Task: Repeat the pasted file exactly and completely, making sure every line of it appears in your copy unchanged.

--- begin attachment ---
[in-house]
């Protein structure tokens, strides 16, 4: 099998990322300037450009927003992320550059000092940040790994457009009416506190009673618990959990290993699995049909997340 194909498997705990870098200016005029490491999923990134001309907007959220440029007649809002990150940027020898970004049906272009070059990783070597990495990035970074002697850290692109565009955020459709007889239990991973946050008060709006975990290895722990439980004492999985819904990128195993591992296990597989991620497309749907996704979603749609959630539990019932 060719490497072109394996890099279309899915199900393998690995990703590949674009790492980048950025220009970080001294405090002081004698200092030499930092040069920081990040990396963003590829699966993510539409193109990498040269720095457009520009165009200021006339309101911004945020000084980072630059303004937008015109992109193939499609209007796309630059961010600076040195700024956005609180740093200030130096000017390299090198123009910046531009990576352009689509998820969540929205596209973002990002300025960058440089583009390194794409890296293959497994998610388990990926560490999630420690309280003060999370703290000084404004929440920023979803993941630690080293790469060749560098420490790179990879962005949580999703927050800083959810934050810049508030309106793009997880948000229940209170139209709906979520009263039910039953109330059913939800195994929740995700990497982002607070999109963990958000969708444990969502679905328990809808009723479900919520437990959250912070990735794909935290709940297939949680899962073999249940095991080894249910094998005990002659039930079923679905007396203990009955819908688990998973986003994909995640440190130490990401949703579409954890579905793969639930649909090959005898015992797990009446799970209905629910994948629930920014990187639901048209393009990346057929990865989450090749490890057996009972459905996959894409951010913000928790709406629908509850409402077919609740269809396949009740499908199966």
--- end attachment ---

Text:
[in-house]
């Protein structure tokens, strides 16, 4: 099998990322300037450009927003992320550059000092940040790994457009009416506190009673618990959990290993699995049909997340 194909498997705990870098200016005029490491999923990134001309907007959220440029007649809002990150940027020898970004049906272009070059990783070597990495990035970074002697850290692109565009955020459709007889239990991973946050008060709006975990290895722990439980004492999985819904990128195993591992296990597989991620497309749907996704979603749609959630539990019932 060719490497072109394996890099279309899915199900393998690995990703590949674009790492980048950025220009970080001294405090002081004698200092030499930092040069920081990040990396963003590829699966993510539409193109990498040269720095457009520009165009200021006339309101911004945020000084980072630059303004937008015109992109193939499609209007796309630059961010600076040195700024956005609180740093200030130096000017390299090198123009910046531009990576352009689509998820969540929205596209973002990002300025960058440089583009390194794409890296293959497994998610388990990926560490999630420690309280003060999370703290000084404004929440920023979803993941630690080293790469060749560098420490790179990879962005949580999703927050800083959810934050810049508030309106793009997880948000229940209170139209709906979520009263039910039953109330059913939800195994929740995700990497982002607070999109963990958000969708444990969502679905328990809808009723479900919520437990959250912070990735794909935290709940297939949680899962073999249940095991080894249910094998005990002659039930079923679905007396203990009955819908688990998973986003994909995640440190130490990401949703579409954890579905793969639930649909090959005898015992797990009446799970209905629910994948629930920014990187639901048209393009990346057929990865989450090749490890057996009972459905996959894409951010913000928790709406629908509850409402077919609740269809396949009740499908199966």